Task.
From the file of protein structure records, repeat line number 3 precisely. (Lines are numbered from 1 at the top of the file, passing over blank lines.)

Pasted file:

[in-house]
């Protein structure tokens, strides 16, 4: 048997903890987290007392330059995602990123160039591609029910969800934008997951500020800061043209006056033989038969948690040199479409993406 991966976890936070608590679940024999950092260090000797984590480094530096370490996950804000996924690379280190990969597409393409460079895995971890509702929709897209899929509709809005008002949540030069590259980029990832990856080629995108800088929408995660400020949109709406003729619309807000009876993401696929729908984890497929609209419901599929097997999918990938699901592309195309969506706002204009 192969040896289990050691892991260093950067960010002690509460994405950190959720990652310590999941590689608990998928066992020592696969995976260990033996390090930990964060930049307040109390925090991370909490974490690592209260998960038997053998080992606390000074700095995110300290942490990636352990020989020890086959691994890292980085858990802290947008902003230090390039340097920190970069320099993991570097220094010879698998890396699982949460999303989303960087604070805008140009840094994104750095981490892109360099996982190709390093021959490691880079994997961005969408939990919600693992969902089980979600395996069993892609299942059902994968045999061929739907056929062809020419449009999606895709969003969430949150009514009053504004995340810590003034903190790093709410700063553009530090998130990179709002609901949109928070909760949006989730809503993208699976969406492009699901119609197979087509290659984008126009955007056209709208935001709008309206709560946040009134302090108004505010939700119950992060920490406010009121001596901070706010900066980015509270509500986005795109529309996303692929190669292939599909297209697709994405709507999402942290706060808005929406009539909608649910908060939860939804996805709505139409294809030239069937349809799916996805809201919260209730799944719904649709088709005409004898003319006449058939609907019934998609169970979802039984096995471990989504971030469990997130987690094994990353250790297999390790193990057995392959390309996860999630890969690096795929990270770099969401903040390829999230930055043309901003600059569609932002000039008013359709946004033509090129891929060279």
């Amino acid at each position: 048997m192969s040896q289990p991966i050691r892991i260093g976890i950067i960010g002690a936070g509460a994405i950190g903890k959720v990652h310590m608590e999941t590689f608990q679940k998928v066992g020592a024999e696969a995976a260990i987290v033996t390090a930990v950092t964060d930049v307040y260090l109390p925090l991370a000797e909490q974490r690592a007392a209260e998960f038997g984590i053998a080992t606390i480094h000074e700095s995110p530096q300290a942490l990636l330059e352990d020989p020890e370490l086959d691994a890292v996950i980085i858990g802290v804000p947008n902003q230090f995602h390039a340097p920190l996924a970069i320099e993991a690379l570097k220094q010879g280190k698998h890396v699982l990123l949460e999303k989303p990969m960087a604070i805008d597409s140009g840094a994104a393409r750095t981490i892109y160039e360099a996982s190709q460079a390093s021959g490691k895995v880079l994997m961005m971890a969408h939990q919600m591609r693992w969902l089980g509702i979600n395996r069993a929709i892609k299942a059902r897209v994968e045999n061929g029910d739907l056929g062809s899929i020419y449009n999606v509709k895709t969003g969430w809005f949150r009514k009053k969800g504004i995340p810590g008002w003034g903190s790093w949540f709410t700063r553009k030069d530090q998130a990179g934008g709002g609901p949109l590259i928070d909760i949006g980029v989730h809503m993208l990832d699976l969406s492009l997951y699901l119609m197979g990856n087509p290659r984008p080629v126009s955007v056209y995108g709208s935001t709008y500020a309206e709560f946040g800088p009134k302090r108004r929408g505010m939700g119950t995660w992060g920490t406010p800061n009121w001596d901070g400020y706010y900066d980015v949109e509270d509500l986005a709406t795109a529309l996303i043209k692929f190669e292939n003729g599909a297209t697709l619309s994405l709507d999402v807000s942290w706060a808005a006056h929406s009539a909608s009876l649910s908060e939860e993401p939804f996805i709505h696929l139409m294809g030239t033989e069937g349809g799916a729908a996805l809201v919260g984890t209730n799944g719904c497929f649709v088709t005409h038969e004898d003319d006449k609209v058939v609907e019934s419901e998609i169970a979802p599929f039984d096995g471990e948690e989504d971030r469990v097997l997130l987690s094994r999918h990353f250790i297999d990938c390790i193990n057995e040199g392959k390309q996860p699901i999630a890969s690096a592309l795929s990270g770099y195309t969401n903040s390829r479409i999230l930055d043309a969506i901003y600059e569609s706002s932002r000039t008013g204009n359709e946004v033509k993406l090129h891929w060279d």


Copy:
């Amino acid at each position: 048997m192969s040896q289990p991966i050691r892991i260093g976890i950067i960010g002690a936070g509460a994405i950190g903890k959720v990652h310590m608590e999941t590689f608990q679940k998928v066992g020592a024999e696969a995976a260990i987290v033996t390090a930990v950092t964060d930049v307040y260090l109390p925090l991370a000797e909490q974490r690592a007392a209260e998960f038997g984590i053998a080992t606390i480094h000074e700095s995110p530096q300290a942490l990636l330059e352990d020989p020890e370490l086959d691994a890292v996950i980085i858990g802290v804000p947008n902003q230090f995602h390039a340097p920190l996924a970069i320099e993991a690379l570097k220094q010879g280190k698998h890396v699982l990123l949460e999303k989303p990969m960087a604070i805008d597409s140009g840094a994104a393409r750095t981490i892109y160039e360099a996982s190709q460079a390093s021959g490691k895995v880079l994997m961005m971890a969408h939990q919600m591609r693992w969902l089980g509702i979600n395996r069993a929709i892609k299942a059902r897209v994968e045999n061929g029910d739907l056929g062809s899929i020419y449009n999606v509709k895709t969003g969430w809005f949150r009514k009053k969800g504004i995340p810590g008002w003034g903190s790093w949540f709410t700063r553009k030069d530090q998130a990179g934008g709002g609901p949109l590259i928070d909760i949006g980029v989730h809503m993208l990832d699976l969406s492009l997951y699901l119609m197979g990856n087509p290659r984008p080629v126009s955007v056209y995108g709208s935001t709008y500020a309206e709560f946040g800088p009134k302090r108004r929408g505010m939700g119950t995660w992060g920490t406010p800061n009121w001596d901070g400020y706010y900066d980015v949109e509270d509500l986005a709406t795109a529309l996303i043209k692929f190669e292939n003729g599909a297209t697709l619309s994405l709507d999402v807000s942290w706060a808005a006056h929406s009539a909608s009876l649910s908060e939860e993401p939804f996805i709505h696929l139409m294809g030239t033989e069937g349809g799916a729908a996805l809201v919260g984890t209730n799944g719904c497929f649709v088709t005409h038969e004898d003319d006449k609209v058939v609907e019934s419901e998609i169970a979802p599929f039984d096995g471990e948690e989504d971030r469990v097997l997130l987690s094994r999918h990353f250790i297999d990938c390790i193990n057995e040199g392959k390309q996860p699901i999630a890969s690096a592309l795929s990270g770099y195309t969401n903040s390829r479409i999230l930055d043309a969506i901003y600059e569609s706002s932002r000039t008013g204009n359709e946004v033509k993406l090129h891929w060279d």